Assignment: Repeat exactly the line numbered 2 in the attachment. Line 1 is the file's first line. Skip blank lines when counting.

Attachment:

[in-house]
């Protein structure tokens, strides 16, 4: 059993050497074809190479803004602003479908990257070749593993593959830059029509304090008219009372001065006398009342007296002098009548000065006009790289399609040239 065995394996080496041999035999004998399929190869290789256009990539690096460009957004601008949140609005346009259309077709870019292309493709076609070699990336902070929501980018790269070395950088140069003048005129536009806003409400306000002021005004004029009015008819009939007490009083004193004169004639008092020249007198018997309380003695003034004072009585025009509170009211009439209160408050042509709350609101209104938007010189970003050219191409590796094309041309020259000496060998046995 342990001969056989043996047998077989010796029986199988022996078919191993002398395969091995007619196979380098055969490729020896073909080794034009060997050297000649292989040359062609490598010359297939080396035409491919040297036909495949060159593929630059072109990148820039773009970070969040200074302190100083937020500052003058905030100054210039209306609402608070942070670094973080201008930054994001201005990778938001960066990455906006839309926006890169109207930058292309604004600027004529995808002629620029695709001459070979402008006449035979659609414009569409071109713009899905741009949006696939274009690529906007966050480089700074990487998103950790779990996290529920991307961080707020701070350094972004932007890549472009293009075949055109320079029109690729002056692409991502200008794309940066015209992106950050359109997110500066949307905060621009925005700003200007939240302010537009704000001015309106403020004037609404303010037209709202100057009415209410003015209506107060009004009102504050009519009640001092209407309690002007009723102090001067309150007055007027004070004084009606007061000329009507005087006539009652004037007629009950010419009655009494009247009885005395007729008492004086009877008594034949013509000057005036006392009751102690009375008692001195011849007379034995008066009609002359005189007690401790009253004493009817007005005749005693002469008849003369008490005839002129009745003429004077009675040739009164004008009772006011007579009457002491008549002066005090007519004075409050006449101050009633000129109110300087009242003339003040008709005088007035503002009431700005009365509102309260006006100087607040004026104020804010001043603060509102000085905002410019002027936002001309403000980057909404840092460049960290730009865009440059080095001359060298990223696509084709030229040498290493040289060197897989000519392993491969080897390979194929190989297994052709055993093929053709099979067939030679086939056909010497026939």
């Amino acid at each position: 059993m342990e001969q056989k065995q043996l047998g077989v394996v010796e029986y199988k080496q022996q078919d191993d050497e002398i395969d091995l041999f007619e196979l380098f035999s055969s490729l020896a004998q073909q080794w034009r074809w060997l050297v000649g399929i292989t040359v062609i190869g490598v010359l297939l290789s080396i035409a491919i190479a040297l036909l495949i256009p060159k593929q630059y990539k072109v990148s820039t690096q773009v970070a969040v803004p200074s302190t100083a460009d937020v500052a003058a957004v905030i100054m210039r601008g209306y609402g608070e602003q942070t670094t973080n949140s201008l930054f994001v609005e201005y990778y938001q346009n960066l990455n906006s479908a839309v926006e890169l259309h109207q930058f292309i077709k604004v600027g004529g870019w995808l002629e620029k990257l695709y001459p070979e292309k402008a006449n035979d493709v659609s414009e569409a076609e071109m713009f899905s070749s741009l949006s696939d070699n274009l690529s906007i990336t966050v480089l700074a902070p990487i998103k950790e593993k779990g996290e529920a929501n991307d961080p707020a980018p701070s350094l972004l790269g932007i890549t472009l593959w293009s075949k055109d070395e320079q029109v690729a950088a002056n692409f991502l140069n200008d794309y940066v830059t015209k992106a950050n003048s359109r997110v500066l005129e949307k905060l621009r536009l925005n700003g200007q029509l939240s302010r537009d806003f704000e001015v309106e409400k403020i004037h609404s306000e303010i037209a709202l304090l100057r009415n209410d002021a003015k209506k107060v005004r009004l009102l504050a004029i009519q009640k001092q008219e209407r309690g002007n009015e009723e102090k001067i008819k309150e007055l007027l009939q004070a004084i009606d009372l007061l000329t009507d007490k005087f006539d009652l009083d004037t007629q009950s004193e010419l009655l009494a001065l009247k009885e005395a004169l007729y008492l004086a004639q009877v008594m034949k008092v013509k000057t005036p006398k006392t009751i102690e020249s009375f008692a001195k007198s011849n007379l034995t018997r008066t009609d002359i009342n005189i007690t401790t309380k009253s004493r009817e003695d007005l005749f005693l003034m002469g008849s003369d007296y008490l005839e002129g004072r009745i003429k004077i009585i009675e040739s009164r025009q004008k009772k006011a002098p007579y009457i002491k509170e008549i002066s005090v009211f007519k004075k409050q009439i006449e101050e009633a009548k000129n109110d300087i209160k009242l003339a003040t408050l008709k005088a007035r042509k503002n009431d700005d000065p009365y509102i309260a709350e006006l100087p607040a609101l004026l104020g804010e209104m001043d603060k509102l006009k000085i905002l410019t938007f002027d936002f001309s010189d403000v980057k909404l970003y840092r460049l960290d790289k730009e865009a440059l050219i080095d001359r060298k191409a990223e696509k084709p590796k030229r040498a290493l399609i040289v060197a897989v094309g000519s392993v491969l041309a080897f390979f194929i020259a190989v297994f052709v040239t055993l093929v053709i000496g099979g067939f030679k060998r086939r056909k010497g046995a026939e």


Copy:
């Protein structure tokens, strides 16, 4: 059993050497074809190479803004602003479908990257070749593993593959830059029509304090008219009372001065006398009342007296002098009548000065006009790289399609040239 065995394996080496041999035999004998399929190869290789256009990539690096460009957004601008949140609005346009259309077709870019292309493709076609070699990336902070929501980018790269070395950088140069003048005129536009806003409400306000002021005004004029009015008819009939007490009083004193004169004639008092020249007198018997309380003695003034004072009585025009509170009211009439209160408050042509709350609101209104938007010189970003050219191409590796094309041309020259000496060998046995 342990001969056989043996047998077989010796029986199988022996078919191993002398395969091995007619196979380098055969490729020896073909080794034009060997050297000649292989040359062609490598010359297939080396035409491919040297036909495949060159593929630059072109990148820039773009970070969040200074302190100083937020500052003058905030100054210039209306609402608070942070670094973080201008930054994001201005990778938001960066990455906006839309926006890169109207930058292309604004600027004529995808002629620029695709001459070979402008006449035979659609414009569409071109713009899905741009949006696939274009690529906007966050480089700074990487998103950790779990996290529920991307961080707020701070350094972004932007890549472009293009075949055109320079029109690729002056692409991502200008794309940066015209992106950050359109997110500066949307905060621009925005700003200007939240302010537009704000001015309106403020004037609404303010037209709202100057009415209410003015209506107060009004009102504050009519009640001092209407309690002007009723102090001067309150007055007027004070004084009606007061000329009507005087006539009652004037007629009950010419009655009494009247009885005395007729008492004086009877008594034949013509000057005036006392009751102690009375008692001195011849007379034995008066009609002359005189007690401790009253004493009817007005005749005693002469008849003369008490005839002129009745003429004077009675040739009164004008009772006011007579009457002491008549002066005090007519004075409050006449101050009633000129109110300087009242003339003040008709005088007035503002009431700005009365509102309260006006100087607040004026104020804010001043603060509102000085905002410019002027936002001309403000980057909404840092460049960290730009865009440059080095001359060298990223696509084709030229040498290493040289060197897989000519392993491969080897390979194929190989297994052709055993093929053709099979067939030679086939056909010497026939």